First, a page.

Home Equity Up; Negative Equity Down
Two recent reports show equity-rich properties have increased strongly this year, while the number of properties with negative equity continue to fall.
ATTOM Data Solutions, Irvine, Calif., said 14.4 million residential properties in the United States were considered equity rich in the third quarter, with loans secured by those properties at 50 percent or less of their estimated market value.
The company’s quarterly U.S. Home Equity & Underwater Report also said the count of equity rich properties in the third quarter of 2019 represented 26.7 percent, or one in four, of the 54 million mortgaged homes in the U.S.
A separate report from CoreLogic, Irvine, Calif., said U.S. homeowners with mortgages–63 percent of all properties–have seen their equity increase by nearly $428 billion since second quarter 2018, an increase of 4.8%, year over year.
CoreLogic reported mortgaged residential properties with negative equity decreased by 7% in the second quarter from the first quarter to 2 million homes, or 3.8% of all mortgaged properties. On a year-over-year basis, negative equity fell by 9% from 2.2 million homes, or 4.3% of all mortgaged properties, a year ago.
“Borrower equity rose to an all-time high in the first half of 2019 and has more than doubled since the housing recovery started,” said CoreLogic Chief Economist Frank Nothaft. “Combined with low mortgage rates, this rise in home equity supports spending on home improvements and may help improve balance sheets of households who could take out home equity loans to consolidate their debt.”
ATTOM reported just 3.5 million mortgaged homes, or one in 15, in the third quarter were considered seriously underwater, with a combined estimated balance of loans secured by the property at least 25 percent more than the property’s estimated market value. That figure represented 6.5 percent of all U.S. properties with a mortgage.
“The latest numbers reveal another profound impact of the extended housing boom, as far more homeowners find themselves on the right side of the balance sheet instead of the wrong side,” said Todd Teta, chief product officer with ATTOM Data Solutions. “This is a complete turnabout from what was happening when the housing market crashed during the Great Recession. There are notable equity gaps between regions and market segments. But as home values keep climbing, homeowners are seeing their equity building more and more, while those with properties still worth a lot less than their mortgages represent just a small segment of the market.”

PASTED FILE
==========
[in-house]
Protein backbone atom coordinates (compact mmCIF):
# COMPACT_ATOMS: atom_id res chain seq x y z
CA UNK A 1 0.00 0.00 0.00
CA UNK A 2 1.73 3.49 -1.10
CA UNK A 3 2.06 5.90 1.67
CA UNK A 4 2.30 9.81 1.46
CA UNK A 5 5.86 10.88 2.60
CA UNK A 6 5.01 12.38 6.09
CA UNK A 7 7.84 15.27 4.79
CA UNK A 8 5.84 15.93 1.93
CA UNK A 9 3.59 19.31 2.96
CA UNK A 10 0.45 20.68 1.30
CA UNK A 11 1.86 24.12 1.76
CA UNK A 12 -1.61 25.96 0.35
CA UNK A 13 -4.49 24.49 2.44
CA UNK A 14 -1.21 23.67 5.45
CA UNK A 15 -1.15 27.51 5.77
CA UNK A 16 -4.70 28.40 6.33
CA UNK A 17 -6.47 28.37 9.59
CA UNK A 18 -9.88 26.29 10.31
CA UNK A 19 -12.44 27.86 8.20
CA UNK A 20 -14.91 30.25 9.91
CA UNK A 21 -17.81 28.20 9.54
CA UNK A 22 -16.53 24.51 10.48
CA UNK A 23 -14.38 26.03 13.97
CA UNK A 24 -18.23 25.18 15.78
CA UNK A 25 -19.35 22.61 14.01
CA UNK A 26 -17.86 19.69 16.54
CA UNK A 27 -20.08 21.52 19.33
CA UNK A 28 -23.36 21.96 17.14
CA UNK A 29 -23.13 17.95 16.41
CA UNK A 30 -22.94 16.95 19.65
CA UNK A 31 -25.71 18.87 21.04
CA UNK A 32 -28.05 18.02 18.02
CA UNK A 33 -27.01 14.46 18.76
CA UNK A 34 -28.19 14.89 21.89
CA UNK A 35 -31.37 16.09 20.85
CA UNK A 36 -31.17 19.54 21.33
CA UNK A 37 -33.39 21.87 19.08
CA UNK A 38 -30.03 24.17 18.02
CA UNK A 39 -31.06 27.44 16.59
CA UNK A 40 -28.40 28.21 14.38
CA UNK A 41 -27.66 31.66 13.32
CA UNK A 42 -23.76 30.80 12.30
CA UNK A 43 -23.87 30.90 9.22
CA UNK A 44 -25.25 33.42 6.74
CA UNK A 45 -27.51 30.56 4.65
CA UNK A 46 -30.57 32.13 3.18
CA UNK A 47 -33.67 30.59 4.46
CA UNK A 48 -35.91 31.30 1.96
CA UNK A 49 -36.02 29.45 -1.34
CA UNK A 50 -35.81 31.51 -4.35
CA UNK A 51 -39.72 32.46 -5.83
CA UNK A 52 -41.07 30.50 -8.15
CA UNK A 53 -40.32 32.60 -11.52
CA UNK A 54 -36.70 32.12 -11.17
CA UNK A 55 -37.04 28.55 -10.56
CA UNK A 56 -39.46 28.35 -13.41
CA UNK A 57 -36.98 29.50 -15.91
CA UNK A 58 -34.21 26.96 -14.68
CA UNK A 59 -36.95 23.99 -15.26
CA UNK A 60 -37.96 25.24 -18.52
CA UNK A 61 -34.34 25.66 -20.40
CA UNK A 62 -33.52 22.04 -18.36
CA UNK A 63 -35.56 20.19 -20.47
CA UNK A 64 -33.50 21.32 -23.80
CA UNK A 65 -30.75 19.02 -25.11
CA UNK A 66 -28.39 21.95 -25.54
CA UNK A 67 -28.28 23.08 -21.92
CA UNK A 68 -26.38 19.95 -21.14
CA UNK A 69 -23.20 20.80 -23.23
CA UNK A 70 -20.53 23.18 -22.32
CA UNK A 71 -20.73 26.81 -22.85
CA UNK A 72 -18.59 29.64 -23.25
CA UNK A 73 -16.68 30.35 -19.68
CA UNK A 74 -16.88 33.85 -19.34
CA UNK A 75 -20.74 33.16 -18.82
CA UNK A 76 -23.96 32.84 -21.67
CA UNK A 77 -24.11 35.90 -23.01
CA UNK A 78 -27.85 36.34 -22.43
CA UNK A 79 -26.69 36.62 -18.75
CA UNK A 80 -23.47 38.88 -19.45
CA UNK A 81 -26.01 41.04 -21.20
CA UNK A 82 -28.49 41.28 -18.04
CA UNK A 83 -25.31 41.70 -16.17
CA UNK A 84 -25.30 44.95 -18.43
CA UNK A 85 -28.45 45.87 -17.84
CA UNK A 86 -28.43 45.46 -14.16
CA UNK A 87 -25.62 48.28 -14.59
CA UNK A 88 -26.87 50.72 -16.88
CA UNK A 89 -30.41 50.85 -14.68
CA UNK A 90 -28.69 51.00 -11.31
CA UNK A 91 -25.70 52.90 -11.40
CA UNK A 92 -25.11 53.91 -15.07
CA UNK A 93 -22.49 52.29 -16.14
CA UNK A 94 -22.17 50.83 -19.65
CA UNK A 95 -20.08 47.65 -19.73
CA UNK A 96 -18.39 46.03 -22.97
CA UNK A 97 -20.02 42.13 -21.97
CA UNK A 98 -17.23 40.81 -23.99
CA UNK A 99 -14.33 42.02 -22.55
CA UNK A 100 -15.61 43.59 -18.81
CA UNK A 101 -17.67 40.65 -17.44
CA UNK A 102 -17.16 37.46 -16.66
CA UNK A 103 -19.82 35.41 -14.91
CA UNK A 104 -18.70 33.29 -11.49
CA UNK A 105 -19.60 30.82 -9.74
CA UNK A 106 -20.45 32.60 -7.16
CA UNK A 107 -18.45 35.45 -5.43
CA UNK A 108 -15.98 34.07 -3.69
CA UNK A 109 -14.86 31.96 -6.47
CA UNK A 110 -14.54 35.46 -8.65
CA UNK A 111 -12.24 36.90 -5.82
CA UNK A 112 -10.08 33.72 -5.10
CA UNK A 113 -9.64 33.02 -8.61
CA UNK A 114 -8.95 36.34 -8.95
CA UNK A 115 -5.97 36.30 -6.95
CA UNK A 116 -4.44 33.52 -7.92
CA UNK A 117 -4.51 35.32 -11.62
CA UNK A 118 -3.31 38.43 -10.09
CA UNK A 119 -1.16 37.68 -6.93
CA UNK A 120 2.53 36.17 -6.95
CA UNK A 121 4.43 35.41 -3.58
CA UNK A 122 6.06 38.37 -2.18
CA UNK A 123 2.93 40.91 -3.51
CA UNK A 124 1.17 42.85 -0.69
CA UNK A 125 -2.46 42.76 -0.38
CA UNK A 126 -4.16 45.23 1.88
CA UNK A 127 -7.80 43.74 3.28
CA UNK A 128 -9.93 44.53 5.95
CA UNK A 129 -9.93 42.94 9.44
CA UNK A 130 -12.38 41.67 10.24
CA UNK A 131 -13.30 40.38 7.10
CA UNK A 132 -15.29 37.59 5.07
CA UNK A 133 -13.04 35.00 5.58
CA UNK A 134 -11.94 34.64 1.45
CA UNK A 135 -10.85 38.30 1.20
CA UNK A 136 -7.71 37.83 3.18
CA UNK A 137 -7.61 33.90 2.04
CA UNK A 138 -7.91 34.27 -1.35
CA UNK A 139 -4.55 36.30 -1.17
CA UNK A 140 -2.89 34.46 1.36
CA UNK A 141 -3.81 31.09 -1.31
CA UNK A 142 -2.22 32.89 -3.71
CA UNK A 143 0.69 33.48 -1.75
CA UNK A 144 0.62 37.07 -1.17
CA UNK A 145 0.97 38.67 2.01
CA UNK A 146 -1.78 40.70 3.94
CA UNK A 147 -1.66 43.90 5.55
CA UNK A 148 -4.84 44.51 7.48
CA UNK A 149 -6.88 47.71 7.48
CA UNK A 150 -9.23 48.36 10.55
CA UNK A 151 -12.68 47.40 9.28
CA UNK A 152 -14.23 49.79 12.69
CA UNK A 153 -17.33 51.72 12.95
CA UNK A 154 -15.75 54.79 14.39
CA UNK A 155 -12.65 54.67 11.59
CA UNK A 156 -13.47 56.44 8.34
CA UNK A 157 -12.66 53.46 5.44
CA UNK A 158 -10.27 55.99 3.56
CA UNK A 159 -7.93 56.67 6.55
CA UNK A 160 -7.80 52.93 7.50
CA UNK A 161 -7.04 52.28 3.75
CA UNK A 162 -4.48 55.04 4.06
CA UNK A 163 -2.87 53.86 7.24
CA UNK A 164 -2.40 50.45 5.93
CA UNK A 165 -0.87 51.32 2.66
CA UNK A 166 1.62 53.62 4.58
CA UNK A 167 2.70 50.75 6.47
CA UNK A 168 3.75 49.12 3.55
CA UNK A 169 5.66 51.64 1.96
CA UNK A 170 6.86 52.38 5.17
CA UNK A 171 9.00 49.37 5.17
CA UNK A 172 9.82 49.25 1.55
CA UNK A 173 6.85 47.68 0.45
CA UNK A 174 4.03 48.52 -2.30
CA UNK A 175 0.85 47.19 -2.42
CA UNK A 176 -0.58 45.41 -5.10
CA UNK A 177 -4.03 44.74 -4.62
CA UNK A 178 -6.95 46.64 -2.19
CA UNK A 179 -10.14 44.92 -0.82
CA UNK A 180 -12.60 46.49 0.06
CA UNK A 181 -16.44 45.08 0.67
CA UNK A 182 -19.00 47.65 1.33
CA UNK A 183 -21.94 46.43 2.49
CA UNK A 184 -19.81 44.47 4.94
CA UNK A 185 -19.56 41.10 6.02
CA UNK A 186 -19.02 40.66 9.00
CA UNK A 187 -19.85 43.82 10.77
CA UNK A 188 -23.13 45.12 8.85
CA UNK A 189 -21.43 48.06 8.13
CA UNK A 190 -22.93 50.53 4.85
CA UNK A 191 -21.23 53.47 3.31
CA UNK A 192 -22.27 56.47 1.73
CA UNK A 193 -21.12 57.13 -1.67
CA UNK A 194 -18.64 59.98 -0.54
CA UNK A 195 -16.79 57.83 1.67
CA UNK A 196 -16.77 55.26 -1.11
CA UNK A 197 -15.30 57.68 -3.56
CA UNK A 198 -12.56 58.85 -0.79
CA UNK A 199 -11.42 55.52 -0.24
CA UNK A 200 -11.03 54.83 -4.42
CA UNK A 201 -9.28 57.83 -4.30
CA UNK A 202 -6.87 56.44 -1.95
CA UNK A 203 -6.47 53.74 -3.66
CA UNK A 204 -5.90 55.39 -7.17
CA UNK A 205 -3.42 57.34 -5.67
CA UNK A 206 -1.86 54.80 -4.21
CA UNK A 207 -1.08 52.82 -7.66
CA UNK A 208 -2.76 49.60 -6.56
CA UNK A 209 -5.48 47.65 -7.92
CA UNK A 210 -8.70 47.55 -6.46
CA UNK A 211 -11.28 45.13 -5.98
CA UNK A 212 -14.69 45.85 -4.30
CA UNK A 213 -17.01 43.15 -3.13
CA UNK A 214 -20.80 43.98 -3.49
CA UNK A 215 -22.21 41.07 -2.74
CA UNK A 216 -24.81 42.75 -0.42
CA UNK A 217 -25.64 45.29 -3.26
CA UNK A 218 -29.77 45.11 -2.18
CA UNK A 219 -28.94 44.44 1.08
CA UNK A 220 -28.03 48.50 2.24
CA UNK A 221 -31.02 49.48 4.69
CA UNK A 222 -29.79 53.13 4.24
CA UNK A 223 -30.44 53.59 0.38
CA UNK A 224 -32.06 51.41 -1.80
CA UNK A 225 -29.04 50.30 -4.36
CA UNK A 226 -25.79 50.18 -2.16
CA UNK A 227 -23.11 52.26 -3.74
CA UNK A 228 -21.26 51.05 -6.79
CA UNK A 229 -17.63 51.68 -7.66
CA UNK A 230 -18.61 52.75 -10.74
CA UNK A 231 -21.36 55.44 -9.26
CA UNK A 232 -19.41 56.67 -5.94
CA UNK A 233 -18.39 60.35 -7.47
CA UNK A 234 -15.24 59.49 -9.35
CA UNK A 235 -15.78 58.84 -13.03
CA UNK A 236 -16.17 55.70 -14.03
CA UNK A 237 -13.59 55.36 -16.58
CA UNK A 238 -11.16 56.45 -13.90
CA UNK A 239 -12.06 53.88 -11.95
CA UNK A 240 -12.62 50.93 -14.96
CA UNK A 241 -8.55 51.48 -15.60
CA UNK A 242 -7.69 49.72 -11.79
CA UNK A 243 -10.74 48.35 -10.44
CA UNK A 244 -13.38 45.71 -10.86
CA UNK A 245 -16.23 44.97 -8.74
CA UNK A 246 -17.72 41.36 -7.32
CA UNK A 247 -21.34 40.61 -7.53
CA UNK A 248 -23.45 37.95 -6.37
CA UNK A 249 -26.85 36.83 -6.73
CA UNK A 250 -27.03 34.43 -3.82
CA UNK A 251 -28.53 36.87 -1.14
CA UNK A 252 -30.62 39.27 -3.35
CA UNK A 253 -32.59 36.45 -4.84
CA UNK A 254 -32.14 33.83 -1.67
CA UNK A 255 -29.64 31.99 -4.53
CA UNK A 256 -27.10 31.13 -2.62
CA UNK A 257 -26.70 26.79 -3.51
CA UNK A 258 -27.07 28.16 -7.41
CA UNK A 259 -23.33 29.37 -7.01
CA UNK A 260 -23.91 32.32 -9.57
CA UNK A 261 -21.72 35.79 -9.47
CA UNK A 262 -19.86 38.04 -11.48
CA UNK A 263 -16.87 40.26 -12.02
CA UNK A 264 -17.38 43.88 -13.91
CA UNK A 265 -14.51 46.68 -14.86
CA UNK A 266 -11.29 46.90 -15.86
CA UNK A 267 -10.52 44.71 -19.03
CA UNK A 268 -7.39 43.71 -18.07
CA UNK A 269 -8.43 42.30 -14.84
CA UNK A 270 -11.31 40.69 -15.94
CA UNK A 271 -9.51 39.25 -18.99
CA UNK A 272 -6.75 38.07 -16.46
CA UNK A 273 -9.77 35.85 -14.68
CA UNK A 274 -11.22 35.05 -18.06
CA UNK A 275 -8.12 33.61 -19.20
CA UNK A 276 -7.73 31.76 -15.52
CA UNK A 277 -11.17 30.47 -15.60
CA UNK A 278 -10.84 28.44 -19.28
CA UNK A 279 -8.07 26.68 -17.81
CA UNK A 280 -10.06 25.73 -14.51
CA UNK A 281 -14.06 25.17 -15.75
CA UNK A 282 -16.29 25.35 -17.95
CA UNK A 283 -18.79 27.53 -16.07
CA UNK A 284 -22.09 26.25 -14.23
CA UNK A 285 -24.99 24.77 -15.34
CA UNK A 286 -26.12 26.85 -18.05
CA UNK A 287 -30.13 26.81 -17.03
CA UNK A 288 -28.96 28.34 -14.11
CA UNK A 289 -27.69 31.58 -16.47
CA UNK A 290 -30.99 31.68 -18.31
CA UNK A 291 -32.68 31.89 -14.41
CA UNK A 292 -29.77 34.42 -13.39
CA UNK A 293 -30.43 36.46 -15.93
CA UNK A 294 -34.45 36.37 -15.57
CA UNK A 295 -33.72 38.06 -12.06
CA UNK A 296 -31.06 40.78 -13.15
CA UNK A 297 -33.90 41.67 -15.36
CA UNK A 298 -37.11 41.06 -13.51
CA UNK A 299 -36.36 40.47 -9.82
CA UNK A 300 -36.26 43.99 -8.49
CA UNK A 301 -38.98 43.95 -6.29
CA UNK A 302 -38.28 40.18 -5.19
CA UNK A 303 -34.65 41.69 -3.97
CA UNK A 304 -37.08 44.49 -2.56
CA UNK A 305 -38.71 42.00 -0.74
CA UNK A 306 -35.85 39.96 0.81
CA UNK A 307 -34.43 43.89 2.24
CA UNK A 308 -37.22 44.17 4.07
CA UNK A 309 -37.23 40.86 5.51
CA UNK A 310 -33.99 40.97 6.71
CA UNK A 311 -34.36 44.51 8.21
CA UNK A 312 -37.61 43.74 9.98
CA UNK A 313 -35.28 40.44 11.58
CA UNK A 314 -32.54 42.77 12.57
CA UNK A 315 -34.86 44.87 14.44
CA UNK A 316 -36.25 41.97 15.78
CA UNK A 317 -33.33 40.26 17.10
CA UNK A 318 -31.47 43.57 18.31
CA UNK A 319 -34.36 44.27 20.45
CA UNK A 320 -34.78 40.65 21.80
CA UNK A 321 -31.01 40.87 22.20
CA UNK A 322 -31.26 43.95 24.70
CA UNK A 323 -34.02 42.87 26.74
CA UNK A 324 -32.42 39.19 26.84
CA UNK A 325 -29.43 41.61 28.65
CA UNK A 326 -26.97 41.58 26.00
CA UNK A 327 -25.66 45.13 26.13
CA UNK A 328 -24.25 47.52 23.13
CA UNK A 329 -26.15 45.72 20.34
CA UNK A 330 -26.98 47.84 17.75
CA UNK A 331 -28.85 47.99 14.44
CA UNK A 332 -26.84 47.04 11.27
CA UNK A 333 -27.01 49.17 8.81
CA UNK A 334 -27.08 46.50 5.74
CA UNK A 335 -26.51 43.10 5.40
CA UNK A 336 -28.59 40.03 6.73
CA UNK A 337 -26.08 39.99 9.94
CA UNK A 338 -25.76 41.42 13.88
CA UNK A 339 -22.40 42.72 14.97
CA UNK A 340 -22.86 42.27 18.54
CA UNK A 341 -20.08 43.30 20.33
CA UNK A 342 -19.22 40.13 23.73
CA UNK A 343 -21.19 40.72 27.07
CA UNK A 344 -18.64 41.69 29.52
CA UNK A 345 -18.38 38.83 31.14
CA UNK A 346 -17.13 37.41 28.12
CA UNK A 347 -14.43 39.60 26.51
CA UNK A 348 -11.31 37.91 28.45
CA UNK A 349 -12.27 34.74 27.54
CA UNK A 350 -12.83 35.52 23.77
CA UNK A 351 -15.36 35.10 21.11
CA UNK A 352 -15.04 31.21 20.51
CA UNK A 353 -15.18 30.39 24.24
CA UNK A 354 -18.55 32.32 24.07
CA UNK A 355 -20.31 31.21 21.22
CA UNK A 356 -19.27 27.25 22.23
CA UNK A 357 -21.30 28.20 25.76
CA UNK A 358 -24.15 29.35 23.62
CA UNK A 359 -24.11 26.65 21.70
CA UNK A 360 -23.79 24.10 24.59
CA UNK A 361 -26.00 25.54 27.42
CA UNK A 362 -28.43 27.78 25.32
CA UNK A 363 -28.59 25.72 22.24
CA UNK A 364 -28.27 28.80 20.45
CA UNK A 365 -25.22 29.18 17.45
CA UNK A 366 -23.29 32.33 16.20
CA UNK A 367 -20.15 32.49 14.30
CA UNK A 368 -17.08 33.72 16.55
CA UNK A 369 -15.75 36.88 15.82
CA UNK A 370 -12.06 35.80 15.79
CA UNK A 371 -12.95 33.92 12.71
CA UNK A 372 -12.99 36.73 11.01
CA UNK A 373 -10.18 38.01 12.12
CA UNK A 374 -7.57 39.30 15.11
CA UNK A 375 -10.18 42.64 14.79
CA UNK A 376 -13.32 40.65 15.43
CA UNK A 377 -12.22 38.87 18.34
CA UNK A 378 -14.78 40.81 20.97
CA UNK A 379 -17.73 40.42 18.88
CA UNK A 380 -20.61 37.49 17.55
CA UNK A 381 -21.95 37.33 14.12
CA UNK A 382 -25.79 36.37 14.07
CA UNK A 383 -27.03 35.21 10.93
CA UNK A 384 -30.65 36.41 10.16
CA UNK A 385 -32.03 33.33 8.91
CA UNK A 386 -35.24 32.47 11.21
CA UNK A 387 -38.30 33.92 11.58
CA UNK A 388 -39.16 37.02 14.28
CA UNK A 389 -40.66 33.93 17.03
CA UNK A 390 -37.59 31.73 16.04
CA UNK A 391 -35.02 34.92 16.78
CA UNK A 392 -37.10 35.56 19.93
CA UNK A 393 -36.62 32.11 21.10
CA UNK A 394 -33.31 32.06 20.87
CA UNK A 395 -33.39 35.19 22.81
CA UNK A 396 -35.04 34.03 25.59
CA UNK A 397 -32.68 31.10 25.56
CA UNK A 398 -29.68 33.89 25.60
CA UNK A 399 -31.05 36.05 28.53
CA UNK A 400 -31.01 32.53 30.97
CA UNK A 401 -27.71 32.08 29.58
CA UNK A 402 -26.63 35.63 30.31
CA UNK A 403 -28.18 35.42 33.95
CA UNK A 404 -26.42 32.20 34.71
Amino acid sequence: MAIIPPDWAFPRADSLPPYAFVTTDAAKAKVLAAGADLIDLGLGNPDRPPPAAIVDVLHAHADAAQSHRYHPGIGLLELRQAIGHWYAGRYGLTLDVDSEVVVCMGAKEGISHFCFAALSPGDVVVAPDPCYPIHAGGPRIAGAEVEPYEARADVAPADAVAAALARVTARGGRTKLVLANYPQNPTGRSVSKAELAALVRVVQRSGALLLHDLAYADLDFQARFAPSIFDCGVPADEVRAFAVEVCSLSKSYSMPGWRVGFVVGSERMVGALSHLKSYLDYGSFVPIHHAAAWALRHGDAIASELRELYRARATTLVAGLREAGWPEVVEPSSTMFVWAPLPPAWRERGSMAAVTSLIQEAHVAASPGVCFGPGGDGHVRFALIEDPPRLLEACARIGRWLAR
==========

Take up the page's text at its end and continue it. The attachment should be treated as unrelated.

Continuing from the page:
ATTOM reported states with the highest share of equity rich properties in the third quarter were all in the Northeast and West regions, led by California (40.8 percent); Hawaii (39.2 percent); Vermont (39.0 percent); New York (35.7 percent); and Washington (35.6 percent).
Among 107 metropolitan statistical areas analyzed in the report, those with the highest shares of equity rich properties were San Jose, Calif. (62.7 percent); San Francisco (51.1 percent); Los Angeles (46.6 percent); Santa Rosa, Calif. (46.5 percent); and Honolulu (39.4 percent). The leader in the Northeast region was Boston (35.4 percent) while Dallas led the South (38.2 percent) and Grand Rapids, Mich., led in the Midwest (27.8 percent).
ATTom said among 1,467 counties with at least 2,500 properties with mortgages in the third quarter, 10 of the top 25 equity-rich locations were in California. Among 8,213 U.S. zip codes with at least 2,000 properties with mortgages, there were 415 zip codes where at least half of all properties with a mortgage were equity rich. Forty-six of the top 50 were in California.
States with the highest shares of seriously underwater mortgages in the third quarter were all in the South and Midwest, led by Louisiana (16.5 percent); Mississippi (15.8 percent); West Virginia (14.2 percent); Iowa (14.0 percent); and Arkansas (13.1 percent). Metros with the highest share of mortgages that were seriously underwater included Youngstown, Ohio (16.8 percent); Baton Rouge, La. (15.7 percent); Scranton, Pa. (14.3 percent); Cleveland, Ohio (14.0 percent); and Toledo, Ohio (13.8 percent).
CoreLogic reported the national aggregate value of negative equity was $302.7 billion at the end of the second quarter, down by $2.6 billion, from $305.3 billion in the first quarter. Negative equity peaked at 26 percent of mortgaged residential properties in fourth quarter 2009.
“Home values have continued to rise in most parts of the country this year and we are seeing the benefit in higher home equity levels,” said CoreLogic President & CEO Frank Martell. “The western half of the U.S. has experienced particularly strong gains in home equity recently. In July 2019, South Dakota and Connecticut were the only two states to post annual home price declines. These losses mirror the states’ home equity performances during the second quarter as both reported negative home equity gains per borrower.”
CoreLogic said the average homeowner gained $4,900 in equity during the past year. Idaho had the highest year-over-year average increase at $22,100.